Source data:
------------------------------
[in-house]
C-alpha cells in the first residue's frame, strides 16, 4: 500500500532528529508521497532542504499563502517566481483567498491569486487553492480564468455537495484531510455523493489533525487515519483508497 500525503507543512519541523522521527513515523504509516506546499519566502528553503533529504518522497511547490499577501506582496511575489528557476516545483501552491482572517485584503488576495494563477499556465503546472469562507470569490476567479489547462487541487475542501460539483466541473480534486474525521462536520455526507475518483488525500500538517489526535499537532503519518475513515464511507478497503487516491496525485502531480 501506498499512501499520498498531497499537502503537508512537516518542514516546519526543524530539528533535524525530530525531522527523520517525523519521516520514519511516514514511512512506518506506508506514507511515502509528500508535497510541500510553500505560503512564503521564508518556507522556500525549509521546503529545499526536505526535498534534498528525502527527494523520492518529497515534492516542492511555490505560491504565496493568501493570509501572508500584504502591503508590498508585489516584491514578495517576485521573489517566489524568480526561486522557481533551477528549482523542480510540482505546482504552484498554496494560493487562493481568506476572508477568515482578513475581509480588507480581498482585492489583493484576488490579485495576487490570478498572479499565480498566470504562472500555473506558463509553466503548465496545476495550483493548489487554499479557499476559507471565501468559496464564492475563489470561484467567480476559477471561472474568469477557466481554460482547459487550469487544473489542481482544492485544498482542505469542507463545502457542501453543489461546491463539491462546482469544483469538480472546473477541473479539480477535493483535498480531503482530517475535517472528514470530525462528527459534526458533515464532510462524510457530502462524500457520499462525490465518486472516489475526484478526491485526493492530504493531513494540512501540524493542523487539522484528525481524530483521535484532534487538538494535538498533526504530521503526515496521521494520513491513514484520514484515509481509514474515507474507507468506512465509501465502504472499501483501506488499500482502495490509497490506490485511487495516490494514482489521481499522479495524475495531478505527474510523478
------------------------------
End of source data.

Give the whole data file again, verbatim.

[in-house]
C-alpha cells in the first residue's frame, strides 16, 4: 500500500532528529508521497532542504499563502517566481483567498491569486487553492480564468455537495484531510455523493489533525487515519483508497 500525503507543512519541523522521527513515523504509516506546499519566502528553503533529504518522497511547490499577501506582496511575489528557476516545483501552491482572517485584503488576495494563477499556465503546472469562507470569490476567479489547462487541487475542501460539483466541473480534486474525521462536520455526507475518483488525500500538517489526535499537532503519518475513515464511507478497503487516491496525485502531480 501506498499512501499520498498531497499537502503537508512537516518542514516546519526543524530539528533535524525530530525531522527523520517525523519521516520514519511516514514511512512506518506506508506514507511515502509528500508535497510541500510553500505560503512564503521564508518556507522556500525549509521546503529545499526536505526535498534534498528525502527527494523520492518529497515534492516542492511555490505560491504565496493568501493570509501572508500584504502591503508590498508585489516584491514578495517576485521573489517566489524568480526561486522557481533551477528549482523542480510540482505546482504552484498554496494560493487562493481568506476572508477568515482578513475581509480588507480581498482585492489583493484576488490579485495576487490570478498572479499565480498566470504562472500555473506558463509553466503548465496545476495550483493548489487554499479557499476559507471565501468559496464564492475563489470561484467567480476559477471561472474568469477557466481554460482547459487550469487544473489542481482544492485544498482542505469542507463545502457542501453543489461546491463539491462546482469544483469538480472546473477541473479539480477535493483535498480531503482530517475535517472528514470530525462528527459534526458533515464532510462524510457530502462524500457520499462525490465518486472516489475526484478526491485526493492530504493531513494540512501540524493542523487539522484528525481524530483521535484532534487538538494535538498533526504530521503526515496521521494520513491513514484520514484515509481509514474515507474507507468506512465509501465502504472499501483501506488499500482502495490509497490506490485511487495516490494514482489521481499522479495524475495531478505527474510523478